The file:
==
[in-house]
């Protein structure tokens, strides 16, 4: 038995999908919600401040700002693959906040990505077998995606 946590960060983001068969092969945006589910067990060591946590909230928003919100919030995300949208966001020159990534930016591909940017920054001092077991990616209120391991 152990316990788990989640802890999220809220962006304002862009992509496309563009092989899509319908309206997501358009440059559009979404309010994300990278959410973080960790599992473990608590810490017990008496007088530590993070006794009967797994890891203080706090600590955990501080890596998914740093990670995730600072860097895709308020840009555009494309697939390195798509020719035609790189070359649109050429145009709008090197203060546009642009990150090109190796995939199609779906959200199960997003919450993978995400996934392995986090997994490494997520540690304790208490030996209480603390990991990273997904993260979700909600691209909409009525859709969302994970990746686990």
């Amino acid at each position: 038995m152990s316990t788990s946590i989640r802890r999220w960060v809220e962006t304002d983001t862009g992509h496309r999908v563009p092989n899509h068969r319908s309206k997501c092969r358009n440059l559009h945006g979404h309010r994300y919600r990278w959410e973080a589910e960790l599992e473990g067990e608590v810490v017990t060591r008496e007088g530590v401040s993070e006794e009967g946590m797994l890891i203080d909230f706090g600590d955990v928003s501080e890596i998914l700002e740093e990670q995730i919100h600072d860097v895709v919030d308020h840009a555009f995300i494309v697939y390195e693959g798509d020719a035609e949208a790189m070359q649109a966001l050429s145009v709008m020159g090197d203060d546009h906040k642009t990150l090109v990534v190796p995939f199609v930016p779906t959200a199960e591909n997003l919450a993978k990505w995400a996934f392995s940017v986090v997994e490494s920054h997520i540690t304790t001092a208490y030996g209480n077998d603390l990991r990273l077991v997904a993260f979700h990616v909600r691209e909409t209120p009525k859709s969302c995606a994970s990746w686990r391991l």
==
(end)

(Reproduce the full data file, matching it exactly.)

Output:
[in-house]
């Protein structure tokens, strides 16, 4: 038995999908919600401040700002693959906040990505077998995606 946590960060983001068969092969945006589910067990060591946590909230928003919100919030995300949208966001020159990534930016591909940017920054001092077991990616209120391991 152990316990788990989640802890999220809220962006304002862009992509496309563009092989899509319908309206997501358009440059559009979404309010994300990278959410973080960790599992473990608590810490017990008496007088530590993070006794009967797994890891203080706090600590955990501080890596998914740093990670995730600072860097895709308020840009555009494309697939390195798509020719035609790189070359649109050429145009709008090197203060546009642009990150090109190796995939199609779906959200199960997003919450993978995400996934392995986090997994490494997520540690304790208490030996209480603390990991990273997904993260979700909600691209909409009525859709969302994970990746686990």
């Amino acid at each position: 038995m152990s316990t788990s946590i989640r802890r999220w960060v809220e962006t304002d983001t862009g992509h496309r999908v563009p092989n899509h068969r319908s309206k997501c092969r358009n440059l559009h945006g979404h309010r994300y919600r990278w959410e973080a589910e960790l599992e473990g067990e608590v810490v017990t060591r008496e007088g530590v401040s993070e006794e009967g946590m797994l890891i203080d909230f706090g600590d955990v928003s501080e890596i998914l700002e740093e990670q995730i919100h600072d860097v895709v919030d308020h840009a555009f995300i494309v697939y390195e693959g798509d020719a035609e949208a790189m070359q649109a966001l050429s145009v709008m020159g090197d203060d546009h906040k642009t990150l090109v990534v190796p995939f199609v930016p779906t959200a199960e591909n997003l919450a993978k990505w995400a996934f392995s940017v986090v997994e490494s920054h997520i540690t304790t001092a208490y030996g209480n077998d603390l990991r990273l077991v997904a993260f979700h990616v909600r691209e909409t209120p009525k859709s969302c995606a994970s990746w686990r391991l």